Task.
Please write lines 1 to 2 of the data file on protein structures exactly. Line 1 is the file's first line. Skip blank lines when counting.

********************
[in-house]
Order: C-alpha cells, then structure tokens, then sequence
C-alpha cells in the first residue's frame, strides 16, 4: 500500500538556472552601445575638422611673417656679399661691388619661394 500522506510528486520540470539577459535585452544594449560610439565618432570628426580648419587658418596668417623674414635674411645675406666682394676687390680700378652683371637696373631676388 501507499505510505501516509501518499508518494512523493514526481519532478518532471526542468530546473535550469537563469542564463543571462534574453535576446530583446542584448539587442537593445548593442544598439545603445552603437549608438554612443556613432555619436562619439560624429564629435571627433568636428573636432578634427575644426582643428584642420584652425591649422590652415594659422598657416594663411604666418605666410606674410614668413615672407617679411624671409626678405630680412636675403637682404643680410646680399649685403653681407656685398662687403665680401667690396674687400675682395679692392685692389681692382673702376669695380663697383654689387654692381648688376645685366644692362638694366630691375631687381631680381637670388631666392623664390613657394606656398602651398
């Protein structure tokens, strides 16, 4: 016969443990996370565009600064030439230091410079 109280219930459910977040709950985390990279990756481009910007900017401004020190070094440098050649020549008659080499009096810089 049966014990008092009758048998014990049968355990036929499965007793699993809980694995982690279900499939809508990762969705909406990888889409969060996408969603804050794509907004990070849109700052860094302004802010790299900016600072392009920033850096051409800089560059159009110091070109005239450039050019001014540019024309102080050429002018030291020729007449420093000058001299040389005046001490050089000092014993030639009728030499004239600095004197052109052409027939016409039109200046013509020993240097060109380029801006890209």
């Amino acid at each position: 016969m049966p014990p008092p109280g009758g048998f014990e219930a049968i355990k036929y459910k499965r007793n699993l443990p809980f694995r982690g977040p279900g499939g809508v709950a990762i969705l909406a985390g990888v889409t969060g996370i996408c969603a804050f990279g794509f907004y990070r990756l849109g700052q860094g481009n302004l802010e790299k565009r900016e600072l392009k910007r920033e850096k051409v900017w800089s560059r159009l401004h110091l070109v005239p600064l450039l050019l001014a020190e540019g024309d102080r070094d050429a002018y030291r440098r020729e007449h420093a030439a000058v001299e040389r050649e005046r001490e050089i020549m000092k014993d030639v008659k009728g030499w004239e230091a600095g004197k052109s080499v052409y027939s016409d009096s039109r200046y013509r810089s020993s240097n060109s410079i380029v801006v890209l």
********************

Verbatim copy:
[in-house]
Order: C-alpha cells, then structure tokens, then sequence